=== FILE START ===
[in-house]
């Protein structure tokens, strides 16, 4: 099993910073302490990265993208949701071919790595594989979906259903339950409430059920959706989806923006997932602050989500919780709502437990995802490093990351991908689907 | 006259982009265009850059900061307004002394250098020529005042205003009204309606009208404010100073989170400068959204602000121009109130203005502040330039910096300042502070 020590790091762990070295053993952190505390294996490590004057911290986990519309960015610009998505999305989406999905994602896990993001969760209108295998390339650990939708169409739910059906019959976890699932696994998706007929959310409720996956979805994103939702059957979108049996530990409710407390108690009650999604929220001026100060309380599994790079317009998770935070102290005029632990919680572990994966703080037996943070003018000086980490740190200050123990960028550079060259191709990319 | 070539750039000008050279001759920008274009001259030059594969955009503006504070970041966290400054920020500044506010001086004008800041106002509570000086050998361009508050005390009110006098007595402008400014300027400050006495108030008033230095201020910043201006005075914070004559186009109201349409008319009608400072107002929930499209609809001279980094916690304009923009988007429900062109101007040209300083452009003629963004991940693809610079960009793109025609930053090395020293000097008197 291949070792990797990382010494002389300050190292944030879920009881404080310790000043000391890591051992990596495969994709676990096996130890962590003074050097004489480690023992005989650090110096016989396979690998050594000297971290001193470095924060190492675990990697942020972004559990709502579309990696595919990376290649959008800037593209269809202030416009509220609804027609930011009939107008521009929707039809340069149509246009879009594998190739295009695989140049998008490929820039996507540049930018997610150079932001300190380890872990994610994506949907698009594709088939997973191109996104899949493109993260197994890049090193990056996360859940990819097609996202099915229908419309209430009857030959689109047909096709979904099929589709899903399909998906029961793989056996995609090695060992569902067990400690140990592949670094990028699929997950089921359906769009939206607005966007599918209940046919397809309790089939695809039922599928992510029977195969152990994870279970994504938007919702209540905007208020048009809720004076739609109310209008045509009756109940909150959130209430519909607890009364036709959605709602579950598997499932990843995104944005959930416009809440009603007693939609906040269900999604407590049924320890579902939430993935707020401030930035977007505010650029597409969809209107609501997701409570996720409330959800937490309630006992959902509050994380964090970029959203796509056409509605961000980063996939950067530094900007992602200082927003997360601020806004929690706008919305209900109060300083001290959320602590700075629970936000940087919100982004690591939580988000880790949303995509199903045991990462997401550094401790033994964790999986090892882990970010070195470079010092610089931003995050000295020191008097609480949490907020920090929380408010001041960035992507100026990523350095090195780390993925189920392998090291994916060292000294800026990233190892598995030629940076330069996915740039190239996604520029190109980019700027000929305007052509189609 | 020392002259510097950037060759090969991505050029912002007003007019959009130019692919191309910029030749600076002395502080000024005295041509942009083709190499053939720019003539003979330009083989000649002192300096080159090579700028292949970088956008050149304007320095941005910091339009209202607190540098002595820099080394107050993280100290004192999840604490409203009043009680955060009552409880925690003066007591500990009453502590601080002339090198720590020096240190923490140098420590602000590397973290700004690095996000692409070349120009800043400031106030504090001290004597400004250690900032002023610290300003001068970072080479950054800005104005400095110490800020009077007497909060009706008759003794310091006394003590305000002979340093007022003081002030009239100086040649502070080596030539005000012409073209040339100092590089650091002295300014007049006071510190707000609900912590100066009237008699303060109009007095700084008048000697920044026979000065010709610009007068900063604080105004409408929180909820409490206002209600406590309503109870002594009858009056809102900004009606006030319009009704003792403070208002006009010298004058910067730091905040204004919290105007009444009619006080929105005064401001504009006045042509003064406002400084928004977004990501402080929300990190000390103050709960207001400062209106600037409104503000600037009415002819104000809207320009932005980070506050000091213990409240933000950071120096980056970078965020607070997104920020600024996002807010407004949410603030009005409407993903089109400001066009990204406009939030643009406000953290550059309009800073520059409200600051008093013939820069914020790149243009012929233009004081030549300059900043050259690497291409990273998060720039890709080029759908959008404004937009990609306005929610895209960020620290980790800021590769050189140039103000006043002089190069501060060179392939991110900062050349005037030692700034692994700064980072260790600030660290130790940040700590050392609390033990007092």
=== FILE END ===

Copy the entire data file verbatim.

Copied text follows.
[in-house]
């Protein structure tokens, strides 16, 4: 099993910073302490990265993208949701071919790595594989979906259903339950409430059920959706989806923006997932602050989500919780709502437990995802490093990351991908689907 | 006259982009265009850059900061307004002394250098020529005042205003009204309606009208404010100073989170400068959204602000121009109130203005502040330039910096300042502070 020590790091762990070295053993952190505390294996490590004057911290986990519309960015610009998505999305989406999905994602896990993001969760209108295998390339650990939708169409739910059906019959976890699932696994998706007929959310409720996956979805994103939702059957979108049996530990409710407390108690009650999604929220001026100060309380599994790079317009998770935070102290005029632990919680572990994966703080037996943070003018000086980490740190200050123990960028550079060259191709990319 | 070539750039000008050279001759920008274009001259030059594969955009503006504070970041966290400054920020500044506010001086004008800041106002509570000086050998361009508050005390009110006098007595402008400014300027400050006495108030008033230095201020910043201006005075914070004559186009109201349409008319009608400072107002929930499209609809001279980094916690304009923009988007429900062109101007040209300083452009003629963004991940693809610079960009793109025609930053090395020293000097008197 291949070792990797990382010494002389300050190292944030879920009881404080310790000043000391890591051992990596495969994709676990096996130890962590003074050097004489480690023992005989650090110096016989396979690998050594000297971290001193470095924060190492675990990697942020972004559990709502579309990696595919990376290649959008800037593209269809202030416009509220609804027609930011009939107008521009929707039809340069149509246009879009594998190739295009695989140049998008490929820039996507540049930018997610150079932001300190380890872990994610994506949907698009594709088939997973191109996104899949493109993260197994890049090193990056996360859940990819097609996202099915229908419309209430009857030959689109047909096709979904099929589709899903399909998906029961793989056996995609090695060992569902067990400690140990592949670094990028699929997950089921359906769009939206607005966007599918209940046919397809309790089939695809039922599928992510029977195969152990994870279970994504938007919702209540905007208020048009809720004076739609109310209008045509009756109940909150959130209430519909607890009364036709959605709602579950598997499932990843995104944005959930416009809440009603007693939609906040269900999604407590049924320890579902939430993935707020401030930035977007505010650029597409969809209107609501997701409570996720409330959800937490309630006992959902509050994380964090970029959203796509056409509605961000980063996939950067530094900007992602200082927003997360601020806004929690706008919305209900109060300083001290959320602590700075629970936000940087919100982004690591939580988000880790949303995509199903045991990462997401550094401790033994964790999986090892882990970010070195470079010092610089931003995050000295020191008097609480949490907020920090929380408010001041960035992507100026990523350095090195780390993925189920392998090291994916060292000294800026990233190892598995030629940076330069996915740039190239996604520029190109980019700027000929305007052509189609 | 020392002259510097950037060759090969991505050029912002007003007019959009130019692919191309910029030749600076002395502080000024005295041509942009083709190499053939720019003539003979330009083989000649002192300096080159090579700028292949970088956008050149304007320095941005910091339009209202607190540098002595820099080394107050993280100290004192999840604490409203009043009680955060009552409880925690003066007591500990009453502590601080002339090198720590020096240190923490140098420590602000590397973290700004690095996000692409070349120009800043400031106030504090001290004597400004250690900032002023610290300003001068970072080479950054800005104005400095110490800020009077007497909060009706008759003794310091006394003590305000002979340093007022003081002030009239100086040649502070080596030539005000012409073209040339100092590089650091002295300014007049006071510190707000609900912590100066009237008699303060109009007095700084008048000697920044026979000065010709610009007068900063604080105004409408929180909820409490206002209600406590309503109870002594009858009056809102900004009606006030319009009704003792403070208002006009010298004058910067730091905040204004919290105007009444009619006080929105005064401001504009006045042509003064406002400084928004977004990501402080929300990190000390103050709960207001400062209106600037409104503000600037009415002819104000809207320009932005980070506050000091213990409240933000950071120096980056970078965020607070997104920020600024996002807010407004949410603030009005409407993903089109400001066009990204406009939030643009406000953290550059309009800073520059409200600051008093013939820069914020790149243009012929233009004081030549300059900043050259690497291409990273998060720039890709080029759908959008404004937009990609306005929610895209960020620290980790800021590769050189140039103000006043002089190069501060060179392939991110900062050349005037030692700034692994700064980072260790600030660290130790940040700590050392609390033990007092």